By Peter Ryan, onboard scientist, expert in general ornithology, seabird-fishery interactions, evolutionary ecology, marine debris, solid waste management, biology of oceanic islands.
Leg 2, Day 6.
Finally we reached the ice, and the associated sea-ice avifauna. Altogether, five new bird species were seen. The early risers were rewarded with large numbers of Antarctic and Snow Petrels, and lesser numbers of Southern Fulmars, as we passed through the marginal ice zone where the sea ice meets the open ocean (11.8 birds per km for the first 2 hours). The density of birds dropped as we progressed south towards the continent (5.8 birds per km for the next 4 hours), and especially in the open waters of the polynia (0.7 birds per km for the next four hours), only increasing slightly as we approached the sea-ice around the glacier (1.7 birds per km for the final 2 hours). Adelie Penguins were common throughout, but only one Emperor Penguin was seen, as we broke through the final barrier of sea ice. This was also the only place we saw any Weddell Seals; those farther north were the more abundant Crabeater Seals. Cetaceans were scarce, with a couple of Antarctic Minke Whales among the sea ice early on, and another probable Minke near the glacier in the afternoon.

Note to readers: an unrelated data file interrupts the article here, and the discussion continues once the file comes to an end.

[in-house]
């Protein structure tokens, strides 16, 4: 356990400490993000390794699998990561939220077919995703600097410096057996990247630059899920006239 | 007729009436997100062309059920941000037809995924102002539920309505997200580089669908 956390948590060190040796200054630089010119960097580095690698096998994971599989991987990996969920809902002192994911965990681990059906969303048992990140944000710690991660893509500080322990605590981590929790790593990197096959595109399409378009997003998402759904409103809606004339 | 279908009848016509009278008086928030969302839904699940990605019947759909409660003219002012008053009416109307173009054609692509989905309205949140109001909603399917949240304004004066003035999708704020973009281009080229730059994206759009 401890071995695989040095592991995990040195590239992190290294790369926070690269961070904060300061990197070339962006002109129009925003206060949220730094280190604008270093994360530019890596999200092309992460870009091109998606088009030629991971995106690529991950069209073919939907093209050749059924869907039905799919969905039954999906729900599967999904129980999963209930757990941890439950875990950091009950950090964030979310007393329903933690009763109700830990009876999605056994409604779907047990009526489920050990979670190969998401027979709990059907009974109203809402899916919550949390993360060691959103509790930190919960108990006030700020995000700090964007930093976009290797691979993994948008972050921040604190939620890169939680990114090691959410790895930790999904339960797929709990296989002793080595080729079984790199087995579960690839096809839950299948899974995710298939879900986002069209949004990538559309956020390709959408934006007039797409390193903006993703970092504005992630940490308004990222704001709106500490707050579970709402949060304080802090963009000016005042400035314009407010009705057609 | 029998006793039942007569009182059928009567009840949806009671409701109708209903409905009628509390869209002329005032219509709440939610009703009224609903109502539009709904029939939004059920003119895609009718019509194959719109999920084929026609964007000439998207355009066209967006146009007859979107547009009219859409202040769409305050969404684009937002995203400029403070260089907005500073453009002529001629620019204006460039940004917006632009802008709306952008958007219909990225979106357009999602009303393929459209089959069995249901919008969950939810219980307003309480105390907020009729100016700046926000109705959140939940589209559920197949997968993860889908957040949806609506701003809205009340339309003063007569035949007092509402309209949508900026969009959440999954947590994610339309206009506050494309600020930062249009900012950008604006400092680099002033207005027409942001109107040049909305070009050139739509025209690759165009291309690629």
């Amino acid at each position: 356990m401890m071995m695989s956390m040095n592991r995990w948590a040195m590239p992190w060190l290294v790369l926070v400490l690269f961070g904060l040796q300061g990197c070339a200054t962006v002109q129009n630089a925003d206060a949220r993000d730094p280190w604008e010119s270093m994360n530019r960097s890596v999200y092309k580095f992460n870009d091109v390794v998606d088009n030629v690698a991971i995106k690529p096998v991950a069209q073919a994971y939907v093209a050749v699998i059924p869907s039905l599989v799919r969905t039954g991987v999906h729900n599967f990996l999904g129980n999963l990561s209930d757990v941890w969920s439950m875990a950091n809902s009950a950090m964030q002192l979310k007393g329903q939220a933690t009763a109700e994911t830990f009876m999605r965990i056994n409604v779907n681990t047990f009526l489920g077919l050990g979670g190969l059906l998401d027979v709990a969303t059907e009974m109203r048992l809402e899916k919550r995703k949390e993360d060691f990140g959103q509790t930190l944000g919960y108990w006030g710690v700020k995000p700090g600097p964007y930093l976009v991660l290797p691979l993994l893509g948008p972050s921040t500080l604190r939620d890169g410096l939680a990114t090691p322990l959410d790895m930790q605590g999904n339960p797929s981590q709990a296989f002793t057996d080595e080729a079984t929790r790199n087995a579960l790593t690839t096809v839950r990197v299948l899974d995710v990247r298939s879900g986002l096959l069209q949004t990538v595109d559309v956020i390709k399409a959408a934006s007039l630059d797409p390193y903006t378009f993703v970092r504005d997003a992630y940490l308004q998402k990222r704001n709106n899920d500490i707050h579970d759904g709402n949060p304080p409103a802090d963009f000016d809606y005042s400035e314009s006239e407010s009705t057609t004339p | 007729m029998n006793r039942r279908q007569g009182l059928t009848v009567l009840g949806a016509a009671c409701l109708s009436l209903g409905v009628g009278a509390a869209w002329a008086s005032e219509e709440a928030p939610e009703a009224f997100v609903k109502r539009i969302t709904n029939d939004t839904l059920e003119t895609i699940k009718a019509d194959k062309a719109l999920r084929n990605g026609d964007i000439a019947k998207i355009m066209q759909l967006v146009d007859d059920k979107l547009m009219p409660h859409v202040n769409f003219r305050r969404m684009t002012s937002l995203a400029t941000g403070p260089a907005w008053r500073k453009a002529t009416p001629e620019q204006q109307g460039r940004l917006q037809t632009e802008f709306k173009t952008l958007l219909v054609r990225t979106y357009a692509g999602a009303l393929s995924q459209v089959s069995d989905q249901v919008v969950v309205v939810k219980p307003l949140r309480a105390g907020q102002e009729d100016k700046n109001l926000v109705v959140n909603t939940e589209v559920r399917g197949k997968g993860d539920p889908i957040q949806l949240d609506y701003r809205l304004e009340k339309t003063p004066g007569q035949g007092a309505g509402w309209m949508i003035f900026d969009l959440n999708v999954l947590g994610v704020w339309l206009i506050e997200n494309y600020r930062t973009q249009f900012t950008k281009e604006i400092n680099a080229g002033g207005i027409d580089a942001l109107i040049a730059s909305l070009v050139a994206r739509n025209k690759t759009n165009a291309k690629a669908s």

|Adelie Penguin||262||Snow Petrel||205|
|Antarctic Petrel||199||Antarctic Fulmar||44|
|Arctic Tern||16||Southern Giant Petrel||13|
|Mottled Petrel||12||Wilson’s Storm Petrel||12|
|Cape (Pintado) Petrel||5||South Polar Skua||3|
No kelp or litter was seen, but a bucket sample collected in the polynia off Mertz still contained what appear to be synthetic fibres. Although the sample was collected from the bow while the ship was underway it would be nice to collect a sample from a zodiak to rule out the possibility of a ship effect.